In this article, we’re focusing on a really cool niche design trend that has been gaining steam in recent years – the earth sheltered home. What basically appears as an underground house, this cool new design trend might be everything you want in sustainable architecture.

But for as cool as this structure looks, people generally have one question, why? What are the benefits of this underground home? Why is earth sheltering worthwhile? It looks cool, but is there any real benefit?

Today’s hottest green building trends are steel kits for barndominiums because of their construction simplicity and with steel building prices being affordable, so why consider an earth sheltered house?

This article is here to answer these questions and more.

We will start by outlining the process of building an earth sheltered structure, and then will look at a real world example of earth shelterhome design. Finally, we will give you some pros & cons of this type of building, in case you are interested in trying it yourself.

Let’s start by outlining exactly what earth sheltered building is:

What is an Earth Sheltered House?

An earth sheltered house is essentially what it sounds like. Also known as an earth house or underground house, an earth sheltered house is a house that is “sheltered” on many sides by earth. This means that the natural earth makes up the walls and roof of the home, or the entire house is dug underground. This is often attainable by digging into the side of a hill, but there are more complicated variants that exist.

So whether you build into the side of a hill, dig an underground structure, or simply cover a structure with living earth and soil, there are many ways to attain the earth sheltered house. These houses are typically constructed for their sustainability. It is an all-natural way of living, and allows you to live without disturbing nature.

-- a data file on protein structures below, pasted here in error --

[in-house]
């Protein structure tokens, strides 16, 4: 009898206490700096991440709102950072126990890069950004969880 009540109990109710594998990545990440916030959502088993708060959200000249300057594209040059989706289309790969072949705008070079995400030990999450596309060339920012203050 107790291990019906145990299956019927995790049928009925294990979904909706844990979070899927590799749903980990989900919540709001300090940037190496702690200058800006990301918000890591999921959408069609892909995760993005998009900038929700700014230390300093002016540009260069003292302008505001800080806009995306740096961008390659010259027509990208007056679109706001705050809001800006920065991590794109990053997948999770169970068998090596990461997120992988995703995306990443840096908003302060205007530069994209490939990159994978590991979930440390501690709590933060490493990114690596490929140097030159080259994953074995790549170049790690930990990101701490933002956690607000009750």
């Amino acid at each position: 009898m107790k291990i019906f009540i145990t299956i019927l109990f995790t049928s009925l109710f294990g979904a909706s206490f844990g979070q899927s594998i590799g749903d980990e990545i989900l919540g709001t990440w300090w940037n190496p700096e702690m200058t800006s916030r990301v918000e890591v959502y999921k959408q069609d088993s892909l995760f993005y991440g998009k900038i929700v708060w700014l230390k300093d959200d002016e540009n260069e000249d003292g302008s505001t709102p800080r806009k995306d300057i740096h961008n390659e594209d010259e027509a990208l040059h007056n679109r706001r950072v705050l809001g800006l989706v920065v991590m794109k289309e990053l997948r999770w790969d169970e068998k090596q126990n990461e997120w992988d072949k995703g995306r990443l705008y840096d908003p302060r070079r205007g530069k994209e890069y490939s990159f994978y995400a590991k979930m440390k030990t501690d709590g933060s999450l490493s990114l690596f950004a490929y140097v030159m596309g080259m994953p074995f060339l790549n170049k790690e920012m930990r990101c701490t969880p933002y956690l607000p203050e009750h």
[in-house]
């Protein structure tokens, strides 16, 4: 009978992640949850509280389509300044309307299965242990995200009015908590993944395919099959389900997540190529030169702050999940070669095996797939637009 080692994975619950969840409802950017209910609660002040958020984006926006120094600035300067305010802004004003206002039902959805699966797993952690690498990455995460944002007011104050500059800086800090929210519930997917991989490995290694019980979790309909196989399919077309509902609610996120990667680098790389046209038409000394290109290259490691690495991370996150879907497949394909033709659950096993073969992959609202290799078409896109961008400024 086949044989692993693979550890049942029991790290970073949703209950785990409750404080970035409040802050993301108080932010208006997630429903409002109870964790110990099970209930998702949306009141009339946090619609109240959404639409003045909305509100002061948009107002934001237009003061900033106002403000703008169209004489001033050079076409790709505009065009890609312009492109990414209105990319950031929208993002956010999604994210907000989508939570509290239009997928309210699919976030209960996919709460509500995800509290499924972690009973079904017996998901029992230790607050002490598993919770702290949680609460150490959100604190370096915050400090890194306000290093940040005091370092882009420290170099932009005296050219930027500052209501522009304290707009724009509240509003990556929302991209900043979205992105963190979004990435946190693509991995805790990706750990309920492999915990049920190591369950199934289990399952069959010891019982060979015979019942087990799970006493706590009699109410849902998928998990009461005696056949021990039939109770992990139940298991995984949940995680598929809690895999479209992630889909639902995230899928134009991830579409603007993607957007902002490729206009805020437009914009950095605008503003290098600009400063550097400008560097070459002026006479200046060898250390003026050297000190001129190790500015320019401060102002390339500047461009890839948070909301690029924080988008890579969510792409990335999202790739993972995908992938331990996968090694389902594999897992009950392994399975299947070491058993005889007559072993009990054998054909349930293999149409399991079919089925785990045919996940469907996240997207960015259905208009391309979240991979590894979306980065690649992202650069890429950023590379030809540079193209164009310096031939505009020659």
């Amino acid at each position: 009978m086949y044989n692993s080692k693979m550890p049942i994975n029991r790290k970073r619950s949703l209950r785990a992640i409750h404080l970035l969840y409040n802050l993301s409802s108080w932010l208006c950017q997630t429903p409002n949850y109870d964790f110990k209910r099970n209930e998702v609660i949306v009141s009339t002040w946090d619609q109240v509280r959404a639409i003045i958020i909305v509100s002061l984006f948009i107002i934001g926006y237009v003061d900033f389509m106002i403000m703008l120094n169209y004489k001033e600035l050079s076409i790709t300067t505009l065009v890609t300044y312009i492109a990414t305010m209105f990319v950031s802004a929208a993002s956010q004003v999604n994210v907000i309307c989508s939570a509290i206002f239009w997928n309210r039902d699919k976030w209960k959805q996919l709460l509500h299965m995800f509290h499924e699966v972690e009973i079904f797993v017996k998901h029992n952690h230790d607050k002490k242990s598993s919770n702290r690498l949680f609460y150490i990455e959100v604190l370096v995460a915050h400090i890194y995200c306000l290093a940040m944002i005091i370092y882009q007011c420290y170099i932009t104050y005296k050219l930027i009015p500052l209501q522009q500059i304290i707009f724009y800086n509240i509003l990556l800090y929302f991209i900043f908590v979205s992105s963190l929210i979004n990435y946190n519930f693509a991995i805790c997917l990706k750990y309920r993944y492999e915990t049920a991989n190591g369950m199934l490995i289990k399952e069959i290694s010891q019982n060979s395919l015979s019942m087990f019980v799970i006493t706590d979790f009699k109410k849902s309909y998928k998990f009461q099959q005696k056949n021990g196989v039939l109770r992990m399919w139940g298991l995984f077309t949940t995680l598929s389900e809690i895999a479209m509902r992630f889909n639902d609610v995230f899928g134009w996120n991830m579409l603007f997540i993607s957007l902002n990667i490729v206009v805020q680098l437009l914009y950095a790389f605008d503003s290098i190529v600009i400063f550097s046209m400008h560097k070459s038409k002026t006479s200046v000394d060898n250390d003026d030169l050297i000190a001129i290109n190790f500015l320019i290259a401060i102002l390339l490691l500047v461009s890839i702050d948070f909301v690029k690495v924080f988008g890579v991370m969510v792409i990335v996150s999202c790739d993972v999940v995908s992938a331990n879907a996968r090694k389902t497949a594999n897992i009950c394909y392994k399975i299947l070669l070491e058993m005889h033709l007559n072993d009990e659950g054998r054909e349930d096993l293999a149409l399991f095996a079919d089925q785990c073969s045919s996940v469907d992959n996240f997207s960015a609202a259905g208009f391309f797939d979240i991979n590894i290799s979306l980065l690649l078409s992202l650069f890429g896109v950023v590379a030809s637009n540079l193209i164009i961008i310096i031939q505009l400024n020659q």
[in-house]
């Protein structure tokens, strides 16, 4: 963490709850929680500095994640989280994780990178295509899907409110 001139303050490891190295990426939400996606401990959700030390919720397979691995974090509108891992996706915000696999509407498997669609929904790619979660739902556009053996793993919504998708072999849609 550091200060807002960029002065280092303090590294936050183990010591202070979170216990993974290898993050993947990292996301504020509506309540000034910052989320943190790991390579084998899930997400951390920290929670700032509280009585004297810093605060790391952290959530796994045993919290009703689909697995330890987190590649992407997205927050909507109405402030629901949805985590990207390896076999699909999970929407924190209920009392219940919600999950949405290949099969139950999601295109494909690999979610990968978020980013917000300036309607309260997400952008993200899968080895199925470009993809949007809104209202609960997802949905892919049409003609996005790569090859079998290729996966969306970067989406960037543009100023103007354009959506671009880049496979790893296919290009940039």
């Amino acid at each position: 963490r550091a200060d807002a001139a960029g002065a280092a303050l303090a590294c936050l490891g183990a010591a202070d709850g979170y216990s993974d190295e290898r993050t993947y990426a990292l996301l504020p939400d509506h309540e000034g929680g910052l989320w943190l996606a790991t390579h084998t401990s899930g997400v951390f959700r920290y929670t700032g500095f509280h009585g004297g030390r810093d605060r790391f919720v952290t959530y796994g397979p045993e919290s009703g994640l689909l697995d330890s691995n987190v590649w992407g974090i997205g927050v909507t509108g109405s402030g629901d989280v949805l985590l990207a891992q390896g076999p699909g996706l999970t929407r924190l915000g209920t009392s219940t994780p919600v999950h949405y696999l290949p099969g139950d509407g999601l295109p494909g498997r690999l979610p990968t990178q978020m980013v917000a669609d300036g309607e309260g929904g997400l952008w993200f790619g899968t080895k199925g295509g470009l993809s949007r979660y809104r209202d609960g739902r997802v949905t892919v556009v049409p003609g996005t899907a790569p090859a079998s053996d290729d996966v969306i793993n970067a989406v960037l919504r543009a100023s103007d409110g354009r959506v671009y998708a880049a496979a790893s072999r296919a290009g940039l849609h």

Additionally, as we will explore next, these homes are quite simple and affordable. Of course, you can get as fancy as you want with them, but at their roots they are quite simple. Let’s look at a couple who achieved an earth sheltered house for only around $5000:

Real Life Story

Cash, that most basic element of our economy, can be in abysmally short supply for new young families scraping by on marginal jobs.

Sustainable housebuilding may not be foremost in their minds.

But one young couple in Wales managing on an annual income of just $10,000 went ahead and built their own cheap home anyway, sustainably, mostly out of materials from “a rubbish pile somewhere.”

They had wanted to spend as much time as possible at home while their two children were young. Their nearby woodlands ecological management work would have been impractical if they were paying a mortgage.

So they enlisted some help from family, and sometimes just from people passing by, and from any of their friends who stopped by to visit:

The result was their very low impact homemade house. A hand built unique setting for a charmed life for their two young toddlers. I’ll bet they’ll remember this first home for the rest of their lives.

Four months of hard work and they were all 4 moved in and cozy.

Total expenditure? $5,000. Tools? A chisel, a chainsaw and a hammer. Building expertise? Simon Dale says:

“My experience is only having a go at one similar house 2yrs before and a bit of mucking around in-between. This kind of building is accessible to anyone. My main relevant skills were being able bodied, having self belief and perseverance and a mate or two to give a lift now and again.”

Design Tips 

Sustainable design and construction:

  1. Dug into hillside for low visual impact and shelter
  2. Stone and mud from diggings used for retaining walls, foundations etc.
  3. Frame constructed of fallen trees from surrounding woodland